Notes on Style

24 04 2012

“…we must not force (style) upon our artwork, but rather let it grow of its own volition, from the totality of our influences and abilities (or inabilities, as the case may be). When style is not the natural outcome, the outgrowth, of all these things, we have instead a repugnant, off-putting mannerism. Many beginners, sadly, approach the whole matter “bass-ackwards.” They fret about style long before they master some reasonable drawing ability, learn to handle the tools of the trade, intuit the basics of design and composition, or (worst of all) eliminate affectation and dishonesty from their stories.”

Ivan Brunetti, Cartooning: Philosophy and Practice

I’ve been wrestling with the idea of style lately. I read an essay years ago about painting (apologies, I can’t find it and have no idea who wrote it) that talked about “manufacturing a style,” and made essentially the same point that Brunetti states so eloquently. My response was to ignore the idea of style as much as possible, drawing with a focus on communication and expression and letting the drawings assume whatever visual character they want. I’ve had some success doing 24 hour comics this way, but my other projects have suffered from a lack of design consciousness.

Basically  I’ve been so set on not falling into the trap of manufacturing a style, I’ve avoided making conscious decisions as much as possible. But that’s ridiculous. Art has to be deliberate, it has to consist of intentionality, or else it’s just noodling. Sometimes that’s enough, but usually it’s not.  And anyway, like the song says, “If you choose not to decide you still have made a choice.”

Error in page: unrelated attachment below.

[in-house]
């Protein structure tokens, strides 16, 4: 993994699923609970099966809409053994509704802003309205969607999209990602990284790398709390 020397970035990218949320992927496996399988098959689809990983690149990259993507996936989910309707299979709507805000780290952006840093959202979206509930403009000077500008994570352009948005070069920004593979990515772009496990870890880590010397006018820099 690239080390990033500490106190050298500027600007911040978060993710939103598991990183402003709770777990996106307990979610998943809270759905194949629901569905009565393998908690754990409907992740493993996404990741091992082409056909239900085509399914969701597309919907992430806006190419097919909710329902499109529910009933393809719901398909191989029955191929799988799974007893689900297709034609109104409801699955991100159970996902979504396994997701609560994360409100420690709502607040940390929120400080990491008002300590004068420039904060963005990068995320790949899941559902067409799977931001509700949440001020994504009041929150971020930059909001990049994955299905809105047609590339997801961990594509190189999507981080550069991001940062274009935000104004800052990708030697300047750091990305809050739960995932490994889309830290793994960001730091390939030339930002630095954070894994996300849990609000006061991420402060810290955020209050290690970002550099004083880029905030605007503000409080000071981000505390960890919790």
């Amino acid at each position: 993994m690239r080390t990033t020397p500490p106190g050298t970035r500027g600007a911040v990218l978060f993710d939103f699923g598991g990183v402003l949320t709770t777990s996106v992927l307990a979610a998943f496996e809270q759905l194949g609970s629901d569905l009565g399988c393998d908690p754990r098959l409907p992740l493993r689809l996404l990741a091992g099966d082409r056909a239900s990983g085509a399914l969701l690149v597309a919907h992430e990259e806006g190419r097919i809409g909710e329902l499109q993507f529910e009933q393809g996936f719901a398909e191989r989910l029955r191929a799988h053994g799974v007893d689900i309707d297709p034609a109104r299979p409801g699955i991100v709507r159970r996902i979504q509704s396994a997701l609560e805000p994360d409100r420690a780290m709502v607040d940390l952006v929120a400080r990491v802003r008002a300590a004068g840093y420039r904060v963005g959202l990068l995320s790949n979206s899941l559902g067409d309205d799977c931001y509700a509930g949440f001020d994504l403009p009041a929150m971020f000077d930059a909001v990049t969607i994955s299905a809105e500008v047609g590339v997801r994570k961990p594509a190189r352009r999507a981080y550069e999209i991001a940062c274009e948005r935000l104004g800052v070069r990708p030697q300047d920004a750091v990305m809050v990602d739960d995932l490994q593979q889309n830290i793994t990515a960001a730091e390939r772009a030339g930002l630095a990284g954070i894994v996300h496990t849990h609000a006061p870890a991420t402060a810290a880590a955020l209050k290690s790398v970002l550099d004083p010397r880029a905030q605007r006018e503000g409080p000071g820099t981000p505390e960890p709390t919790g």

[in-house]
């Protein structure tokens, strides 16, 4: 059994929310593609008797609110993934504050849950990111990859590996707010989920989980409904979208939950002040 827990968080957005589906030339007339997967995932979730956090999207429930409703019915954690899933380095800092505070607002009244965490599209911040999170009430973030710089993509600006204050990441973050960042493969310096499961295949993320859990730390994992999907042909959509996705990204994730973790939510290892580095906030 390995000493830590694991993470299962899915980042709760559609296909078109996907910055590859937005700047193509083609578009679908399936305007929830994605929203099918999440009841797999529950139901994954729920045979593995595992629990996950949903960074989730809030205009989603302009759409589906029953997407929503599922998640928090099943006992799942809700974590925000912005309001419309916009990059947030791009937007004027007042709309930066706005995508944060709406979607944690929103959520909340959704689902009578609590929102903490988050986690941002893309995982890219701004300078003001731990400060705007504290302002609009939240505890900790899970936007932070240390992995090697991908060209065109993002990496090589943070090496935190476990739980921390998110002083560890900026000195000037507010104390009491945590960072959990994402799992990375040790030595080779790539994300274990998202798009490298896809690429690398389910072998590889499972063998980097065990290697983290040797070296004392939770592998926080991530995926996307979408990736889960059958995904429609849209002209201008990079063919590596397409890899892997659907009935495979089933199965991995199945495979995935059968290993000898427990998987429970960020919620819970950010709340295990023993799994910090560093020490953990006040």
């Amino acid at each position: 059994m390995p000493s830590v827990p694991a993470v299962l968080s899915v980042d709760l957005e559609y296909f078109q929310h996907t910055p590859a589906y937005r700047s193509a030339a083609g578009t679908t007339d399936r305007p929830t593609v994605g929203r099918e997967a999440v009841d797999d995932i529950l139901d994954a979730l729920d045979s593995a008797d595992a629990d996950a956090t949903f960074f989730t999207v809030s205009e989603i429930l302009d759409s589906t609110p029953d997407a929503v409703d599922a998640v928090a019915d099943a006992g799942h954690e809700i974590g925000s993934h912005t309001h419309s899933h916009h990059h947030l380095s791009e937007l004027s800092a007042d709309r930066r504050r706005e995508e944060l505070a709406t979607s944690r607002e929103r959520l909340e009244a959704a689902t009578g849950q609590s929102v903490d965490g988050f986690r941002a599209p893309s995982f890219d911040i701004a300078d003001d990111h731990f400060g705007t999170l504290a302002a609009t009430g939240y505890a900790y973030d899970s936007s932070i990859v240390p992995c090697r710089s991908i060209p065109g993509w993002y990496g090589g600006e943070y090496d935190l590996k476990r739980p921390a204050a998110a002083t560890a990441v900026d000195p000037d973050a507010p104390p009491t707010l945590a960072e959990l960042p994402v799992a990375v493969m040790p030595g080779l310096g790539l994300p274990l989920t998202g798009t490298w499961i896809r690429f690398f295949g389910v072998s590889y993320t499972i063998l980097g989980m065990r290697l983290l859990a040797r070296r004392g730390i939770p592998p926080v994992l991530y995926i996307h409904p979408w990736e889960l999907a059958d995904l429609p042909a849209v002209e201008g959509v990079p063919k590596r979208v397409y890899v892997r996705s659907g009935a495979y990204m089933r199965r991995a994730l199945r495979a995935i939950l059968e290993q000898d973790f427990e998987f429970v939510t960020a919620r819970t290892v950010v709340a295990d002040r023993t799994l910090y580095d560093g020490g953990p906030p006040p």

I feel kind of silly that it’s taken me this long to figure this out. You probably already know it, so just humor me as I spell it out for myself.  Honest self-expression can come from conscious as well as unconscious sources. The important thing with stylistic decisions is to ask, “Is this best for the story?” (Or the painting or the film or whatever the whole piece is.) Not, “Will this sell?” Not, “Does this look enough like artist X or genre Y?” Also not, “Is this different enough from artist X or genre Y?” Just, does it express what it needs to express in the best possible way? The artist can and should closely examine his/her own work in order to make it the best it can be.




Leave a Reply

Fill in your details below or click an icon to log in: Logo

You are commenting using your account. Log Out /  Change )

Google+ photo

You are commenting using your Google+ account. Log Out /  Change )

Twitter picture

You are commenting using your Twitter account. Log Out /  Change )

Facebook photo

You are commenting using your Facebook account. Log Out /  Change )


Connecting to %s

%d bloggers like this: